The Telegraph
Sunday , February 2 , 2014
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Cry of aam aadmi prejudice

New Delhi, Feb. 1: A young man from Arunachal Pradesh grabbed the microphone and shouted to an orderly but angry crowd: “Mera chipta naak hai (I have a flat nose); so what?”

About 100 Northeast students had gathered outside Lajpat Nagar police station — a grille gate separating them from the cops in riot gear inside — shouting: “Delhi police are a band of thieves and thugs.”

They were protesting the death of Nido Tania, 19, a student from Arunachal who was thrashed by a mob in the local market on Wednesday, and condemning the racial bias they regularly face in the capital.

“Every time a citizen from the Northeast approaches someone, they are asked if they are from China or Nepal. So what if I have a flat nose?” said the speaker.

The students were asking why only three people had been arrested when about a dozen had attacked Tania, a Congress MLA’s son who studied in Jalandhar and was visiting his sister in Delhi.

Tania had complained to the police after a shopkeeper’s racial taunt had provoked a fracas, during which he allegedly smashed a shop window.

But the cops refused to lodge a complaint, forced him to pay Rs 10,000 to the shopkeeper, vaguely mentioned a “compromise” and left, following which he was beaten mercilessly. His body was flown home this morning.

Nido Tania

Yeshi Wangchu, head of Arunachal Students Union Delhi, said the police had given no assurances on further arrests or action against the errant cops. “They did not even give us a copy of the FIR.”

Joint commissioner Robin Hibu, a northeasterner and the police’s point man to deal with the problems faced by students from the region, said he understood the protesters’ anger.

“The police must act after a crime,” he told The Telegraph, but added: “Should we be blamed for the mindset of the ‘mainstream’?”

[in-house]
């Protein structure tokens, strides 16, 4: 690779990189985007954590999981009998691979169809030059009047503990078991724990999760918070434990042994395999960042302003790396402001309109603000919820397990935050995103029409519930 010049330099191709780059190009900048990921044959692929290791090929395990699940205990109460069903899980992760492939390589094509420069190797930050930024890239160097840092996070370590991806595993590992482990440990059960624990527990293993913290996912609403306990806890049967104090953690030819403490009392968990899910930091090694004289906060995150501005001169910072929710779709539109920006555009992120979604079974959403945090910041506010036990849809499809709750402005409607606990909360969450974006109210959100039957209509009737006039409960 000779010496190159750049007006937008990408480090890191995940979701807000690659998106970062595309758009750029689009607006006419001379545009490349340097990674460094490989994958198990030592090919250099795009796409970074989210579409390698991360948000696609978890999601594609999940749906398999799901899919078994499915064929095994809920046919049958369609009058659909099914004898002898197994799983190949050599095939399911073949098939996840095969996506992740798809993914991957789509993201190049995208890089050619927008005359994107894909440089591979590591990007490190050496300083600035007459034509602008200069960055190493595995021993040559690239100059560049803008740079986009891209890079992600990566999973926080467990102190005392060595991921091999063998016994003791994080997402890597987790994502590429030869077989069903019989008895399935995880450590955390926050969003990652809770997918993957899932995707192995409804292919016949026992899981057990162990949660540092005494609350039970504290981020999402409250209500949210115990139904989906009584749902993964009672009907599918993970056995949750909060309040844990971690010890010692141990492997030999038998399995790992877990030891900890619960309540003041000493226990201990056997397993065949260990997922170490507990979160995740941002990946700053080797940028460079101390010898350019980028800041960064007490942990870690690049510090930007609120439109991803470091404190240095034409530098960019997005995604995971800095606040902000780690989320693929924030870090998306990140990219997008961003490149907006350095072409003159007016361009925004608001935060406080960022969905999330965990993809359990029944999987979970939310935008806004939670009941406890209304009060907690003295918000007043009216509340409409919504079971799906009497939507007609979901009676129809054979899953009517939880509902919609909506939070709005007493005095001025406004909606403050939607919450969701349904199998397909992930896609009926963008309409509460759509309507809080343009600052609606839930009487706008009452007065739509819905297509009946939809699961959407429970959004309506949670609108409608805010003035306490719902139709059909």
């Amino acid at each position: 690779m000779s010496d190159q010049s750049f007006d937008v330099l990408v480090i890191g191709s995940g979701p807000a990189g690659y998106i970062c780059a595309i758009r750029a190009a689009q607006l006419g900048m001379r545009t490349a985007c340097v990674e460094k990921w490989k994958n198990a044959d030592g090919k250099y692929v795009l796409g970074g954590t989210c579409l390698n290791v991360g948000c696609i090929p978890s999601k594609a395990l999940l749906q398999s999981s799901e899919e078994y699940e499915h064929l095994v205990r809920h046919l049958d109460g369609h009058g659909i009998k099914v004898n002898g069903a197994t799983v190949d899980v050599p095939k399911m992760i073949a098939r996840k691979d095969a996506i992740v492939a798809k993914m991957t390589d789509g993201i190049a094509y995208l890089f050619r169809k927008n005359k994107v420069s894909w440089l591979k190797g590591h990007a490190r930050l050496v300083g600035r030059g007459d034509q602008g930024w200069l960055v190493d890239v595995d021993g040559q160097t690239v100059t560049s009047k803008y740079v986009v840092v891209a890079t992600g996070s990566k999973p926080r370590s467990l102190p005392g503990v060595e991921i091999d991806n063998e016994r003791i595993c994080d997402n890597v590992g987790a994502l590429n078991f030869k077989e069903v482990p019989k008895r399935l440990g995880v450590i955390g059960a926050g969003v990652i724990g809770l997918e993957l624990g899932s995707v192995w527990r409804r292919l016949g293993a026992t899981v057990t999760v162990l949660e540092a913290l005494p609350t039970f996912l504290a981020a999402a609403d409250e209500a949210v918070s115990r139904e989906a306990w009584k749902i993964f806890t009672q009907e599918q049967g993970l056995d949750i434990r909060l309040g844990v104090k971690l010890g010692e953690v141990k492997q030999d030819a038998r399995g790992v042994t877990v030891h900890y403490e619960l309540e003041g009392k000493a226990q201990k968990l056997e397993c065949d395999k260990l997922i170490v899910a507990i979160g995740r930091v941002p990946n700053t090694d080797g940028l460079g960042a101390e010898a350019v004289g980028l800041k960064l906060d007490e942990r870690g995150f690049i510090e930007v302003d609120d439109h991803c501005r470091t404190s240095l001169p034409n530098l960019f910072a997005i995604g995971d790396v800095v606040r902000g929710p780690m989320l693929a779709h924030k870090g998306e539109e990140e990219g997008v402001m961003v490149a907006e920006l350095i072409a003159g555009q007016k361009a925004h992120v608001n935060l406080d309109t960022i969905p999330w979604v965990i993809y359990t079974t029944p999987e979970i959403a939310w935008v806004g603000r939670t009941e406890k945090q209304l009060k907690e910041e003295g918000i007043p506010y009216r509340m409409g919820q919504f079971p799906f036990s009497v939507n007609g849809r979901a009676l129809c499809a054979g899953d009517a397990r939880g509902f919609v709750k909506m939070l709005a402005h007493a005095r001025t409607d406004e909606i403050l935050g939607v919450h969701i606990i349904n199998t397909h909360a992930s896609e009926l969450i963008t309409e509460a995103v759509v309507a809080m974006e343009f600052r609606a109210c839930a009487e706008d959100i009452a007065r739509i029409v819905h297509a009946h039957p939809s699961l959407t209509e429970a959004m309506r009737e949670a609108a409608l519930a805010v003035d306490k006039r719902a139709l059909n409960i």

Many of the protesters felt there was not enough about the Northeast in the country’s school textbooks.

Young people from the Northeast have been victims of serial violence, murder, rapes and racial jibes in Delhi — where the region’s women are often seen as “loose” and easy prey — one of the latest being the murder of a girl from Manipur last year. Even some of the police’s actions have reeked of bigotry.

In 2007, the Delhi police had issued a booklet advising northeastern youngsters to eschew “revealing” clothes that might hurt “the sensitivity of the local populace”, and avoid “smelly dishes” that could create “a ruckus in the neighbourhood” — indirectly acknowledging local race prejudice.

The protesters today slammed two Delhi-based politicians from Arunachal, junior Union minister for minority affairs Ninong Ering and Congress MP Mukut Mithi, accusing them of not being ready to accept that Tania was the victim of a hate crime.

“They are trying to pass it off as a law-and-order problem,” Wangchu said.

BJP Rajya Sabha member Tarun Vijay, who had accompanied the students to the police commissioner yesterday, acknowledged that Northeast students faced discrimination in the city. “Delhi is not a place for nice people,” he said.

Chumbemo M. Patton, a former leader of the Naga Students Union Delhi, asked what the Prime Minister, a Rajya Sabha member from Assam, had given to the region’s people for sending him to Parliament.

In Guwahati, the North East Students’ Organisation said Manmohan Singh had written to it in 2010 promising security measures for the region’s students in Delhi, and claimed the assurance now sounded hollow.

Various students’ bodies in the Northeast condemned the attack on Tania. Some of them will hold a joint peace march in Shillong tomorrow.

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